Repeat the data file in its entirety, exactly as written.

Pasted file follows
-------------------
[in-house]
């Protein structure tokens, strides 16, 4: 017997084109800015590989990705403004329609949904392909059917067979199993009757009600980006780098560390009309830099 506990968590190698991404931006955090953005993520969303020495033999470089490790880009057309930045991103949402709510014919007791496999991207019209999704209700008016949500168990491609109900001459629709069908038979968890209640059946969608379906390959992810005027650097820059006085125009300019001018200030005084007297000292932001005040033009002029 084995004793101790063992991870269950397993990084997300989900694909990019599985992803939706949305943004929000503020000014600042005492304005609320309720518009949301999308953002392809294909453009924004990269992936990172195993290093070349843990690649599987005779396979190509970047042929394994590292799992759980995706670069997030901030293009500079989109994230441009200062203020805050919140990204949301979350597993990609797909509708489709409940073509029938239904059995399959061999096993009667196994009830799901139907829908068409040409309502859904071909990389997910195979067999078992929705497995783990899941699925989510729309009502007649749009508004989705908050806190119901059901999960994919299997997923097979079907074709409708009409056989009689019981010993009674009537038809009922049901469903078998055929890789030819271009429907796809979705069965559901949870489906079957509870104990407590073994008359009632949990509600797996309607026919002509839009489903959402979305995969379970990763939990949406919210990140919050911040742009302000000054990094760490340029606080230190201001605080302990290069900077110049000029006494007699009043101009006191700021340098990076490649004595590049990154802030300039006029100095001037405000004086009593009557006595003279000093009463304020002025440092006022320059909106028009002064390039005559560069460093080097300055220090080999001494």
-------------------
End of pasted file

[in-house]
């Protein structure tokens, strides 16, 4: 017997084109800015590989990705403004329609949904392909059917067979199993009757009600980006780098560390009309830099 506990968590190698991404931006955090953005993520969303020495033999470089490790880009057309930045991103949402709510014919007791496999991207019209999704209700008016949500168990491609109900001459629709069908038979968890209640059946969608379906390959992810005027650097820059006085125009300019001018200030005084007297000292932001005040033009002029 084995004793101790063992991870269950397993990084997300989900694909990019599985992803939706949305943004929000503020000014600042005492304005609320309720518009949301999308953002392809294909453009924004990269992936990172195993290093070349843990690649599987005779396979190509970047042929394994590292799992759980995706670069997030901030293009500079989109994230441009200062203020805050919140990204949301979350597993990609797909509708489709409940073509029938239904059995399959061999096993009667196994009830799901139907829908068409040409309502859904071909990389997910195979067999078992929705497995783990899941699925989510729309009502007649749009508004989705908050806190119901059901999960994919299997997923097979079907074709409708009409056989009689019981010993009674009537038809009922049901469903078998055929890789030819271009429907796809979705069965559901949870489906079957509870104990407590073994008359009632949990509600797996309607026919002509839009489903959402979305995969379970990763939990949406919210990140919050911040742009302000000054990094760490340029606080230190201001605080302990290069900077110049000029006494007699009043101009006191700021340098990076490649004595590049990154802030300039006029100095001037405000004086009593009557006595003279000093009463304020002025440092006022320059909106028009002064390039005559560069460093080097300055220090080999001494």